Sieve the flour into the bowl and mix until thoroughly combined – one of the bonuses of gluten-free baking is that it is very difficult to over-beat the mixture.
Separate the mixture between the two tins and bake in the oven for around one hour and thirty minutes, until a skewer comes out clean and the mixture has stopped ‘singing’.
TIP: When baking deeper or larger cakes, it is better to bake at a lower temperature for longer, as this will ensure an even bake with little-to-no doming.
When your cakes are ready, take them from the oven and leave them to stand in the tins for about 10 minutes. Then invert on to a wire rack to cool.
Once completely cooled, wrap in cling film and set aside until needed.
To make the simple sugar syrup, place the sugar and water into a heavy-bottomed saucepan and heat over a medium heat until the sugar has completely dissolved. Increase the temperature and bring the solution to a rolling boil, before removing and setting aside to cool completely.
For the dairy-free buttercream, cream the Stork Original Baking Block until light and pale.
Sift in half of the icing sugar and beat on a medium speed until fully combined and smooth
Sift in the remaining icing sugar, royal icing sugar and icing whitener, and continue to mix until light and smooth.
Finally add in the Vanilla Bean Paste and mix until fully incorporated.
For the strawberry compote, place all of the ingredients in a pan and heat gently until the sugar has dissolved.
Gently increase the heat, cover the pan and bring the mixture to a simmer until dark and syrupy (around 3-5 minutes). Leave to cool.
When you are ready to assemble your cake, begin by torting* your cakes with a cake leveller.
*Torting a cake is the process of cutting a layer of cake horizontally to split it into two layers.
Use a syrup bottle, spoon or pastry brush to apply a generous amount of sugar syrup to each layer and set aside to allow this to soak in.
Place the first layer of cake on your serving dish and apply a thin layer of buttercream. Pipe a dam of buttercream filling around the edge of the cake and fill this with strawberry compote.
Add the next layer of cake, this time covering with a generous layer of the buttercream filling before applying a third layer. Repeat the first step, applying a thin layer of buttercream, piping a dam and filling with strawberry compote.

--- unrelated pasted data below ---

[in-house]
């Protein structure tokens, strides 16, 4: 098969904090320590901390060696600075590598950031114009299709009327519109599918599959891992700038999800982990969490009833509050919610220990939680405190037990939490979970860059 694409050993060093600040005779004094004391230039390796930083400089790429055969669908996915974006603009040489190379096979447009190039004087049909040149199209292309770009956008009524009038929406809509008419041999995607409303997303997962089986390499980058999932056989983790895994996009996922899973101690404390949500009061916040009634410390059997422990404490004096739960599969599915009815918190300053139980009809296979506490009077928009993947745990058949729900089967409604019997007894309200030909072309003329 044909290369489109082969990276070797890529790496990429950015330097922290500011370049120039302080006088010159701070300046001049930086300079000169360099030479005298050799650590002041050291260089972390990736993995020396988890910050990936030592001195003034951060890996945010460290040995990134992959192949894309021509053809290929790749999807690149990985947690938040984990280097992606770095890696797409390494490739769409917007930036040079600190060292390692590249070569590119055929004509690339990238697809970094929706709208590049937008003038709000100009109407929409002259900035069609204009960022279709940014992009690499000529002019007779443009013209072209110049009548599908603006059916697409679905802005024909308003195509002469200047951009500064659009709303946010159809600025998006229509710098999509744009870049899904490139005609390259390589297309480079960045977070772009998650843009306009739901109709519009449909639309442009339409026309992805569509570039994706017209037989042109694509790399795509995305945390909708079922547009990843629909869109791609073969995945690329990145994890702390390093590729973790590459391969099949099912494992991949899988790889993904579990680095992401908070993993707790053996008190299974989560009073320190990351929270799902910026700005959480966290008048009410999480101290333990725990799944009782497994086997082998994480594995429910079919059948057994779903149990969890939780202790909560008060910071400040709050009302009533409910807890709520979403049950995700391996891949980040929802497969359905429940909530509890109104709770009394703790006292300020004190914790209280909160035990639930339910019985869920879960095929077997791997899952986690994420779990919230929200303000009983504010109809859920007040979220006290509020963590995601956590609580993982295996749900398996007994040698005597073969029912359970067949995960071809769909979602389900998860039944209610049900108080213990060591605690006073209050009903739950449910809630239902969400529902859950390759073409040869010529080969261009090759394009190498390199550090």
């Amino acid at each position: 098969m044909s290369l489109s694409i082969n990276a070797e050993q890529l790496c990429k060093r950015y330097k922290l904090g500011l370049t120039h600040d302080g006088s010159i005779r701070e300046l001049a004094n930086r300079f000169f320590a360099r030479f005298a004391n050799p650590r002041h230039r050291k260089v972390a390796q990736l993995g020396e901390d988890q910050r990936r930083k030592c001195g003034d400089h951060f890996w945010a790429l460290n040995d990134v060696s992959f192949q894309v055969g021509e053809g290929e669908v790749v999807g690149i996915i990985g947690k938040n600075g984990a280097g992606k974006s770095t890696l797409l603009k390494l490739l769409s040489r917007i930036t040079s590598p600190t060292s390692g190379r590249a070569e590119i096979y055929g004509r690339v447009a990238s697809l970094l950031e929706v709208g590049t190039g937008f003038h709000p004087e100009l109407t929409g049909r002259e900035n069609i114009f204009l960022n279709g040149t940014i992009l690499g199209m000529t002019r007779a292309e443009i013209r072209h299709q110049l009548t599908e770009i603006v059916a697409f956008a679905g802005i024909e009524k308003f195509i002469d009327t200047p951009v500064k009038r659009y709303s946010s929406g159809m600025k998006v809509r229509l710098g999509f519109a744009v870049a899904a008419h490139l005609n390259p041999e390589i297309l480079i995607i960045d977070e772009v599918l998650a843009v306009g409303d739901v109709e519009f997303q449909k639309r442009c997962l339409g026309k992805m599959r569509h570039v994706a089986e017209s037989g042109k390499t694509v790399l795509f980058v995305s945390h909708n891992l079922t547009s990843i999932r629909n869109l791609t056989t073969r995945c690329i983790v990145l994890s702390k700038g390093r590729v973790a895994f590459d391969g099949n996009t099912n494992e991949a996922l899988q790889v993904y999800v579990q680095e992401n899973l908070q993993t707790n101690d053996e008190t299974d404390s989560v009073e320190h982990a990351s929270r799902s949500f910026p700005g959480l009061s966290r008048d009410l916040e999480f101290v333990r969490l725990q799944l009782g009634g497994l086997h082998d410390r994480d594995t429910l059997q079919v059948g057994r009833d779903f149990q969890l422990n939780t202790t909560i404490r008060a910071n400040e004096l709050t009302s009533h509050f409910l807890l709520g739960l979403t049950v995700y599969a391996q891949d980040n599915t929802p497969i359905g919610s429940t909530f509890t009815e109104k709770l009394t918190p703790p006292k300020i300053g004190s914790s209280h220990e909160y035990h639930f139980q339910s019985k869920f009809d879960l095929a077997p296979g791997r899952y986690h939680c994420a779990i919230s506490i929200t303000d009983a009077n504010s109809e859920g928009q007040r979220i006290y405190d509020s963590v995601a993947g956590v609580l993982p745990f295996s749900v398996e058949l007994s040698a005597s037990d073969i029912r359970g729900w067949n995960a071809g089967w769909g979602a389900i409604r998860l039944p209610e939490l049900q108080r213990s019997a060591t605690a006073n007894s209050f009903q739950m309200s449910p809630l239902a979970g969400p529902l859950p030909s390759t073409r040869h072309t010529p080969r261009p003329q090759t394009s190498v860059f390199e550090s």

Place the final layer of cake and place in the fridge to chill for around 30 minutes, before covering the cake with the remaining buttercream mixture and smoothing with an edge scraper.
The cake can now be served with a buttercream finish (it is important to note that this dairy-free buttercream does not crust as well as regular buttercream and so can be a little trickier to work with) or chill it briefly before covering with sugarpaste.
To adjust the flavour of the cake, you can choose to replace the vanilla bean paste with an alternative flavour extract, with a variety of fresh fruit zests or why not try out one of the many tasty flavoured sugars from Sugar & Crumbs (which are all gluten-free and vegan). Similarly, both your simple sugar syrup and your dairy-free buttercream can also be flavoured in a whole variety of ways, including by adding coffee, flavoured extracts, fruit syrups or more besides.
If you would like some more specific advice on how you can personalise your special gluten- and dairy-free bake, then don’t hesitate to get in touch. You can reach me through my Facebook page, the dedicated Cake Chums – with Mr Baker’s Blog Facebook group, by emailing me directly or why not drop me a line at:
Mr Baker’s Blog
PO Box 752
I hope you enjoyed finding out how I created Hayley’s wedding cake and that this helps at least some of you to have the confidence to start exploring free-from baking for your families and friends. On a final, personal note, please remember to ensure that, if baking for someone with allergies or intolerances, you must ensure that there is no possibility of cross contamination.